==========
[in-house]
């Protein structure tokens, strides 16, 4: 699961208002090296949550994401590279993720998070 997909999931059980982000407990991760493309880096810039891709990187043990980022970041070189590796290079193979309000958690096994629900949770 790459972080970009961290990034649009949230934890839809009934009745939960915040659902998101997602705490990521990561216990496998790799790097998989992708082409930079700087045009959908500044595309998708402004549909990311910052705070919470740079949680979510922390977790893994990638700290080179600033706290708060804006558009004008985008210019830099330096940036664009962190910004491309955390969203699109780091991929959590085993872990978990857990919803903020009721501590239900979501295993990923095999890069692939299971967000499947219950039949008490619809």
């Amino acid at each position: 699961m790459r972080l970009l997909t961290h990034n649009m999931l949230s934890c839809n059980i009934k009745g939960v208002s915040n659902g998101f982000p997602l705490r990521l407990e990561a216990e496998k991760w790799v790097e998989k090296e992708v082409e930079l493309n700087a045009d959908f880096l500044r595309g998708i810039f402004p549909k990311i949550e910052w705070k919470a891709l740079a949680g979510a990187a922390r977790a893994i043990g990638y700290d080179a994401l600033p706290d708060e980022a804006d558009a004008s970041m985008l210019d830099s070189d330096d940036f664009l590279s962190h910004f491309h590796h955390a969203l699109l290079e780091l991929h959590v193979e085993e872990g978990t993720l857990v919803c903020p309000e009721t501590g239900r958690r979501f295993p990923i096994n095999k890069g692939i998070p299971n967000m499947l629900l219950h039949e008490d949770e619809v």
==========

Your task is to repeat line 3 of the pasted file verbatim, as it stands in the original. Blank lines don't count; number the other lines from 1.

């Amino acid at each position: 699961m790459r972080l970009l997909t961290h990034n649009m999931l949230s934890c839809n059980i009934k009745g939960v208002s915040n659902g998101f982000p997602l705490r990521l407990e990561a216990e496998k991760w790799v790097e998989k090296e992708v082409e930079l493309n700087a045009d959908f880096l500044r595309g998708i810039f402004p549909k990311i949550e910052w705070k919470a891709l740079a949680g979510a990187a922390r977790a893994i043990g990638y700290d080179a994401l600033p706290d708060e980022a804006d558009a004008s970041m985008l210019d830099s070189d330096d940036f664009l590279s962190h910004f491309h590796h955390a969203l699109l290079e780091l991929h959590v193979e085993e872990g978990t993720l857990v919803c903020p309000e009721t501590g239900r958690r979501f295993p990923i096994n095999k890069g692939i998070p299971n967000m499947l629900l219950h039949e008490d949770e619809v």